Table of Contents

+ Add to Library

Previous Next

5\. The Narrator in the Detective Story

  • The Teller of the Detective Story is an important factor in its technique.
  • Many a good plot is spoiled because it is narrated by the wrong person.
  • Poe, with his quick sense of fitness, chose the narrator best calculated for
  • the exploitation of his clever Dupin. This was a stroke of real genius, for
  • the reader becomes acquainted with the principal through the subordinate. He
  • is taught to look upon the work of a detective intelligently; taught to
  • appreciate and understand it. He knows when it is time to applaud, because the
  • narrator tells him. It is a pity that this narrator is nameless, for as Mrs.
  • Harris, with even less personality, is a household word, so his name would
  • have been. It is this narrator who rouses our interest, tantalizes our
  • impatience, and piques our curiosity, in harmony with his own halting almost
  • unbelieving observance of the marvels revealed to him. He teaches us to be
  • amazed at the proper time and then at the proper time he explains what so
  • amazed us.
  • Dr. Watson, narrator of the Sherlock Holmes stories, is a parallel character,
  • though in no sense an imitation or plagiarism. The conditions of the
  • revelations to be made require just such a person to make them; and without a
  • doubt, Sherlock Holmes would have had his Dr. Watson even if Dupin had never
  • had his.
  • Aside from the glory and honor cast upon the hero by this humble but adoring
  • satellite, this means of narration has another decided advantage. Since the
  • detective confides in his friend or not, as he chooses, the author can reveal
  • or conceal facts as he chooses, and so mislead the reader at will. What the
  • subordinate does not know he can not tell, and thus is the secret preserved.
  • Again, the subordinate being but fallible, may surmise mistakenly. So then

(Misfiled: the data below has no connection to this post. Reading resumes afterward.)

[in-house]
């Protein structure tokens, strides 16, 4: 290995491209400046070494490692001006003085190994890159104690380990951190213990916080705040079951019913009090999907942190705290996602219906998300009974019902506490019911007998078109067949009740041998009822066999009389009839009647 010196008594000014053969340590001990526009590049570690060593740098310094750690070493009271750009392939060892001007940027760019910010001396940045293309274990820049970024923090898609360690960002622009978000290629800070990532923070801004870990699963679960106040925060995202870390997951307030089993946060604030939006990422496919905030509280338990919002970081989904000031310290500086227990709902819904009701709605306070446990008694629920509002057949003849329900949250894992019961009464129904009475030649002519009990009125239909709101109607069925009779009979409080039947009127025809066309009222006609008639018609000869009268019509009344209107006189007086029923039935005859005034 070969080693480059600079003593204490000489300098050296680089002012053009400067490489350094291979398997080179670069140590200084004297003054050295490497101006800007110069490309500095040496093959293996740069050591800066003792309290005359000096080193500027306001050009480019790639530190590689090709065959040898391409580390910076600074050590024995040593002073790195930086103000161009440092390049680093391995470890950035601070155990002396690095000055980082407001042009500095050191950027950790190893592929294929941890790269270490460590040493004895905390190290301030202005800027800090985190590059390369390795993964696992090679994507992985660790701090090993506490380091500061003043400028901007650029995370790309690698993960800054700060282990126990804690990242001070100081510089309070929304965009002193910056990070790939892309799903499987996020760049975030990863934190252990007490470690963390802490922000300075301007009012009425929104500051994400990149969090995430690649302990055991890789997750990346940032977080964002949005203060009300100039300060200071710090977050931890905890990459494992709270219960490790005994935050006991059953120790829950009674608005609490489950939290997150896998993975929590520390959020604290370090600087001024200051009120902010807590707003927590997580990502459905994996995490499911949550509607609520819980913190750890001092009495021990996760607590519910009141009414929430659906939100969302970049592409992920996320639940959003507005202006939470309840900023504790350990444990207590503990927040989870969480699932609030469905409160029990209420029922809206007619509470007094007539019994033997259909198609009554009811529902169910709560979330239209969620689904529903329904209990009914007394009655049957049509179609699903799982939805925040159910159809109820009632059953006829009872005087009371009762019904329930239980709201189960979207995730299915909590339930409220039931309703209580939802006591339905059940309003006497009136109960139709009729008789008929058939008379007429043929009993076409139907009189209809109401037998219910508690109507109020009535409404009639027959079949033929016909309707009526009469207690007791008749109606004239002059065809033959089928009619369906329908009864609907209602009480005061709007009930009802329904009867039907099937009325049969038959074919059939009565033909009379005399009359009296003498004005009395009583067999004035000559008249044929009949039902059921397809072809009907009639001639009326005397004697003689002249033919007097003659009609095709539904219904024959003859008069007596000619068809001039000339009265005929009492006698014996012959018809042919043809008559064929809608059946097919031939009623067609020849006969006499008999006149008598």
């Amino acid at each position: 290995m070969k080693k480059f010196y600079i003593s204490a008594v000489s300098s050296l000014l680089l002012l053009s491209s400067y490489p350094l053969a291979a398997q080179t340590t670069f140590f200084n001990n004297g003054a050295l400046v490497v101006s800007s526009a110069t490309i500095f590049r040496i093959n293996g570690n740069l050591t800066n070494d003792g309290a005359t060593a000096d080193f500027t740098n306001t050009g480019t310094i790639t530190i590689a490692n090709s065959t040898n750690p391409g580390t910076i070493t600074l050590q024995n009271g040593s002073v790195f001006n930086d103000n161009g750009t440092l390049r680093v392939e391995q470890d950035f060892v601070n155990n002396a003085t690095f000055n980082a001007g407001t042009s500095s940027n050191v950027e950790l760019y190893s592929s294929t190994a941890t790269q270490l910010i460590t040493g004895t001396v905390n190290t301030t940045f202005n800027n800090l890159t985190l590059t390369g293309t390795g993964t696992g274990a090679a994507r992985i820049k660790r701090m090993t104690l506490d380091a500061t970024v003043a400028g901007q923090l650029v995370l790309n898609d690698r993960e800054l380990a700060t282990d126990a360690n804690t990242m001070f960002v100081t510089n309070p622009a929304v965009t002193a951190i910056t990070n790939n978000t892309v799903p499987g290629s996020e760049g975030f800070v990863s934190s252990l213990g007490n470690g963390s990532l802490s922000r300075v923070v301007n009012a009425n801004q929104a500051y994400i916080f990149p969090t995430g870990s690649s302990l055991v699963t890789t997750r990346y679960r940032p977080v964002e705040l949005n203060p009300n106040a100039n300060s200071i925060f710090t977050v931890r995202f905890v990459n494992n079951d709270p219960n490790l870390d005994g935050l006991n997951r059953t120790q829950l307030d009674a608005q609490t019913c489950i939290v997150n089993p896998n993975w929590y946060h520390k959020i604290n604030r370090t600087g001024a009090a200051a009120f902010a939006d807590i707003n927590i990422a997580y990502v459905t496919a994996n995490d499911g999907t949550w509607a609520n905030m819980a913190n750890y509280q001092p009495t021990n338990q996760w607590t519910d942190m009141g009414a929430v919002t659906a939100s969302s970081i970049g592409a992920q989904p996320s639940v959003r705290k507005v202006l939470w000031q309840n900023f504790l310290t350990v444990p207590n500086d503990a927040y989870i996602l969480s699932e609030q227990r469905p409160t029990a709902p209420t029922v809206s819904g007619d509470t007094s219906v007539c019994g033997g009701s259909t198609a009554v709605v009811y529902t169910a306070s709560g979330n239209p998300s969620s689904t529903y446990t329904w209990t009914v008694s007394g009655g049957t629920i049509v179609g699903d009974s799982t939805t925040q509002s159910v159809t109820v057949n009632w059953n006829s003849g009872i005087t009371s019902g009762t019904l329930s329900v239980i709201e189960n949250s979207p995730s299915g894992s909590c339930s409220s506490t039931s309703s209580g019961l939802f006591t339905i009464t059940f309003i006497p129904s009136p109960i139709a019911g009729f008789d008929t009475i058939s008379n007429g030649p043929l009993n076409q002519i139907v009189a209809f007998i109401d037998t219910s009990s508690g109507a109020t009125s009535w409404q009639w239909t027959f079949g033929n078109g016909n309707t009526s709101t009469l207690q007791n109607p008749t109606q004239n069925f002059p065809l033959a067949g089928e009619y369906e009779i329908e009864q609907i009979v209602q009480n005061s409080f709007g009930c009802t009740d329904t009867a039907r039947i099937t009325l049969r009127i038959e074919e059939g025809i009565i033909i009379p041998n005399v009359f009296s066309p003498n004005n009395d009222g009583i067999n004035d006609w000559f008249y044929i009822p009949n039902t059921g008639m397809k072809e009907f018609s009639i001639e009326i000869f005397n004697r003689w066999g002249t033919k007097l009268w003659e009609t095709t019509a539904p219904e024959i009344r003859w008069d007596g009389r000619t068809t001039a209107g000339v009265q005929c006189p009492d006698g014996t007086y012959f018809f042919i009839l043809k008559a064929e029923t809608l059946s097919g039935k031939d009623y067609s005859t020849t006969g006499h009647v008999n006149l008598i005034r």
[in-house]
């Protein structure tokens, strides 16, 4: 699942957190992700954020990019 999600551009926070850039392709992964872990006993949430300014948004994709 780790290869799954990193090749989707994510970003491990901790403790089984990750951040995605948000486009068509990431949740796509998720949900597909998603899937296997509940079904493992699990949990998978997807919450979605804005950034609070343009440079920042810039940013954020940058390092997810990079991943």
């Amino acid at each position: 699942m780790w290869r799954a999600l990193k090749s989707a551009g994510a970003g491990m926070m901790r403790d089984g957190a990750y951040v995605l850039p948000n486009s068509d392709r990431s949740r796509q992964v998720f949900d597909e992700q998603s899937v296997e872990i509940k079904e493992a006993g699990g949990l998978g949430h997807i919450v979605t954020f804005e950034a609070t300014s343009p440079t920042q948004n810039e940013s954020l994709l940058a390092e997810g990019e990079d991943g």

• does the reader, and again the author's ends are served.
  • Sometimes the author prefers that the tale be told in the third person, but
  • even so, the character of "Harris" is still usually in evidence. Often he is a
  • reporter, for this gives him opportunity to go uninvited, yet free from the
  • stigma of idle curiosity into the scenes of interest. A reporter eager for a
  • "scoop" for his paper, sets a fine example of alert interest and close
  • scrutiny for the reader to profit by.
  • In the foreword to "The Silent Bullet" the hero detective picks out his
  • reporter and tells him how useful he will be to him in his work. "The Thinking
  • Machine" has the reporter "Hutchinson Hatch," while "Rouletabille" has a
  • clever reporter named "Sainclair."
  • Of course the story may be told directly from the mouth of the author. But the
  • proportion of this manner of telling is not so large in Detective Story work
  • as in other fiction; because there are secrets to be preserved. Not only the
  • main secret of the mystery, but also the secrets of what the strange
  • proceedings of the detective may mean. And if the author is telling the tale,
  • it is manifestly difficult for him to preserve an ingenuous and veracious
  • manner, though this may be done if the author maintains a certain aloofness
  • and an arbitrary standard of what to tell and what not.
  • Gaboriau's stories are all told in the third person; so are DuBoisgobey's and
  • many of Anna Katharine Green's. Gaston Leroux uses this form and so does Mr.
  • Webster in "The Whispering Man."
  • "The Moonstone" is a conglomeration of forms. The narrator is changed to suit
  • the needs of the author, and the book is made up of the stories of the diaries
  • of several people interested; "The Woman in White" follows the same narrative
  • method. "The Leavenworth Case" is also told by various people, and sometimes
  • in diary form.
  • While not always effective in other fiction, the diary is a most useful form
  • for Detective Stories. For secrets can be confided to a diary, and though thus
  • revealed to the reader, they are not disclosed to the other characters in the
  • book; which is frequently a necessary condition. While never used for the
  • whole book, the diary form often appears on certain pages of the story. "The
  • Mystery of the Yellow Room," "The Hound of the Baskervilles," and many of our
  • best authors' works show more or less of the useful and often necessary diary
  • form.
  • But whatever narrator is chosen, let the choice be made after careful
  • consideration of the conditions of the story. If there is a great surprise
  • which must be concealed until the end, the narrator must be kept in ignorance
  • of it until the end. If the story hinges on the marvelous brain work of a
  • transcendent detective, give him a Dr. Watson to expatiate on it and to be
  • awed by it. If a scientific or other straightforward recital of procedure, it
  • may be told by the author. These points can best be learned and understood by
  • reading the works of the best authors and noting what kind of narrator they
  • choose and why.